Eliza Esposito (Sally Hawkins) lives a lonely life – dividing her time between her apartment above an old movie theater, doughnut breaks with neighbour Giles (Richard Jenkins) and her lowly job as a cleaner at a research facility hidden deep beneath Baltimore. She’s almost reconciled to the fact that her dreams will likely remain just that.
It’s the height of the cold war and in a race to the stars, a mere-man-like humanoid has been brought from the depths of the Amazon to be studied and used. Ruthless project commander Richard Strickland (Michael Shannon) will inflict any pain he has to to get the answers his military commanders require – after all, the creature is, at best, an asset to be realised and at worst just an abomination to God.
But his plans are about to be derailed when Eliza meets the creature and strikes up a secret, forbidden affection. Can she help him escape his new prison – and even if she can what will be the cost to Eliza and her friends?
Director/Writer Guillermo Del Toro and his films almost always have that balance – the kind of project with one foot in the light and one claw in the darkness. Like the best fairy-tales, the films are twisted and built notably for adults rather than children. While the same could be said for Tim Burton’s movies, The Shape of Water is far more sophisticated than almost any of Burton’s offerings, combining a richer palette, deeper mythology and a more nuanced set of performances.
Sally Hawkins will surely get an Oscar nomination for what is a hugely expressive, but virtually silent performance, but one in which she bears body and soul. Her Eliza may be mute and quiet, but there are times when she positively raws. The character remains the beating heart of the story and we realise that her meek appearance cannot hide the kind of quiet defiance that powers some of the best underdog stories. The actor has rightly seen her star in ascendance in the past decade, breaking through with Happy Go Lucky and following up with projects that range from Jane Eyre to the Paddington movies and even survived working on Godzilla, a project that so blatantly wasted her talents that she barely has more lines than here).
The often under-appreciated Doug Jones has long since become the go-to actor for prosthetic-heavy roles. In an era where performance-capture and post-production CGI has become the next step in visualising a character, Jones keeps reminding us of the practical skills needed, bringing a certain tactile and hard-copy humanity to his roles. No stranger to working with Del Toro (on such productions as the Hellboy movies and Pan’s Labyrinth, to name but two) and currently a mainstay of Star Trek: Discovery, his nameless, wordless latest aquatic creation speaks to us through inflection and posture and by the time the credits roll, he’s proved as human as any other character on show.
Richard Jenkins and Octavia Spencer take roles that could easily have been less important if not played by such talented performers and written so well. Jenkins’ Giles is a lovely, under-stated but caring man, closeted away from an era that doesn’t appreciate him and ploughing through life with a careful dignity. Spencer’s more opinionated and fiery co-worker Zelda personifies the kind of character who knows her own self and strengths but also knows how gently she has to push at the boundaries at a time when her position and skin-colour make her an easy target. Both characters give a nobility that goes beyond basic support and it would not be a huge surprise to see them nominated in award categories as well.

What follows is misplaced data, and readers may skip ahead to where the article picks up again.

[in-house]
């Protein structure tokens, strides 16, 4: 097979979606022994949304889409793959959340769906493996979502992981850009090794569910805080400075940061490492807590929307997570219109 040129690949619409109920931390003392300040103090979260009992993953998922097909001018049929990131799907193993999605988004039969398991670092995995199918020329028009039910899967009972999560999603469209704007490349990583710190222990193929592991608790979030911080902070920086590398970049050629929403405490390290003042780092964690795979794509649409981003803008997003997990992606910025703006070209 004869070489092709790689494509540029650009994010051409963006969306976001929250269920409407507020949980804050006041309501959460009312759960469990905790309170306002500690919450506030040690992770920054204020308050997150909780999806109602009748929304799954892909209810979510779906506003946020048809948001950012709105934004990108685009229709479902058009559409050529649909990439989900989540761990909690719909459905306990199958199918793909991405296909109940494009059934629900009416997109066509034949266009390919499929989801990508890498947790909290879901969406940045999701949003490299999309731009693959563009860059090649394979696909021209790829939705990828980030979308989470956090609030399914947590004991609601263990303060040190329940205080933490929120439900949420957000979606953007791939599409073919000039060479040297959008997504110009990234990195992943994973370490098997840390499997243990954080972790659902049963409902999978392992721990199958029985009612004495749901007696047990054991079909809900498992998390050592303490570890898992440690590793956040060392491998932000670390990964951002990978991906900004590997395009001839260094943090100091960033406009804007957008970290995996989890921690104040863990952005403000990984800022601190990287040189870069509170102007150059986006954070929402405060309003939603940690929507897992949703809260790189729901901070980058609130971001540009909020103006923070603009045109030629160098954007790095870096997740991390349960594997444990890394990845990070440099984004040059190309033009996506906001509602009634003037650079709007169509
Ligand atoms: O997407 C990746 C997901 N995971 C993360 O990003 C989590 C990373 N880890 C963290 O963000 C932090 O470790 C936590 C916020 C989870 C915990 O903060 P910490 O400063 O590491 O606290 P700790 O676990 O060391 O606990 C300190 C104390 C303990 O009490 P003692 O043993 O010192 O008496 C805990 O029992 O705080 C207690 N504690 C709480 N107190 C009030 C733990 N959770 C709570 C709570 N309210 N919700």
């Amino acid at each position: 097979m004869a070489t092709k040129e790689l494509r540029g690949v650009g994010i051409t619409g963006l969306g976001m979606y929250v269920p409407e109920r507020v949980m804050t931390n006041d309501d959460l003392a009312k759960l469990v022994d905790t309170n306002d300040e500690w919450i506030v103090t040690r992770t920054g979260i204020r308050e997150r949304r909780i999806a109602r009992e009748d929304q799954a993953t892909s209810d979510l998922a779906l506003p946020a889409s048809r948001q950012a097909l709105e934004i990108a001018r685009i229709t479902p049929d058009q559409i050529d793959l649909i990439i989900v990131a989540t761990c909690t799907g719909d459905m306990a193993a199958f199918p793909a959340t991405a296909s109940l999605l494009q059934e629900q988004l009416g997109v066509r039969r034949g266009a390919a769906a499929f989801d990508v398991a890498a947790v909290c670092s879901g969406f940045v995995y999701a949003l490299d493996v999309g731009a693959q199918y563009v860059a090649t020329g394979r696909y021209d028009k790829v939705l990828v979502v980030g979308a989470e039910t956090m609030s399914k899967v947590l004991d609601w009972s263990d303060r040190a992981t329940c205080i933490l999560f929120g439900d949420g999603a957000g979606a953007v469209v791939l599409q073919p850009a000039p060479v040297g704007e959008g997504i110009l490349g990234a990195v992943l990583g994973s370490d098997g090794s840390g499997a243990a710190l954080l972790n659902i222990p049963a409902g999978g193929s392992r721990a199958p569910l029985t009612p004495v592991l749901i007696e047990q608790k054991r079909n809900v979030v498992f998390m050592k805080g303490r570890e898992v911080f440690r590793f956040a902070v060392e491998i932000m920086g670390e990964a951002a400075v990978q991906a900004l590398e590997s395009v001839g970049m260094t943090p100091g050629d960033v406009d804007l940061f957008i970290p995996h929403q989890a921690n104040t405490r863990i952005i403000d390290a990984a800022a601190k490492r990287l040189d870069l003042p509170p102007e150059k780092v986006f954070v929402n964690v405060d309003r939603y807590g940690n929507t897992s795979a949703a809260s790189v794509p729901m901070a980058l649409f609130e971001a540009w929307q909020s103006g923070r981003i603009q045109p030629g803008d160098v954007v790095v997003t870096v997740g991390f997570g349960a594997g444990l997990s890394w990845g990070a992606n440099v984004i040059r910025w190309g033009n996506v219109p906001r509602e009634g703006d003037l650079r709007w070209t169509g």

Michael Shannon’s Richard Strickland is superbly creepy – a bully in form and movement and whose every scene positively wreaks of misplaced arrogance and entitlement. Shannon is an actor who is often given volatile characters to play but has a track-record of making them interesting – unafraid to show their strengths, flaws and bad choices. He’ll be seen later this month in the WACO mini-series and the cinema-released 12 Strong and he continues to build an impressive and interesting career. Michael Stuhlbarg, David Hewlett and Nigel Bennett also provide key roles, each having their moments to shine.
Beautiful to look at – examining a paranoid, desperate Cold War theme through an aquarium darkly – The Shape of Water is the kind of story-telling we rarely get on the big screen – intelligent, caring and just the right amount of subversive. All too often a story is swamped by special-effects that overpower the story for the sake of flash-bang trailer set-pieces, not so here. Though post-production and special-effects are on used exceptionally well for the finished result, it’s the immediacy and production design that keeps it all grounded throughout, the fantastical nostalgia rarely veering too far away from its foundation. (An imagined dance-routine could have gone horribly wrong, but instead is presented with such affection and joy that it works well). Yes, the pacing is a little off – dragging slightly in the film’s third quarter as it sets up its endgame – but the climax is worth the wait…
A lovely piece of mature, smart film-making with gallons of heart and fathoms of feeling, it’s hard not to fall under the magic of The Shape of Water‘s spell and its anthem for the outliers… a production that homages the Creature from the Black Lagoon and classic Hollywood cinema without becoming soggy or complacent – essentially reminding us of the power of cinema with a timeless quality for the ages.
- Production design10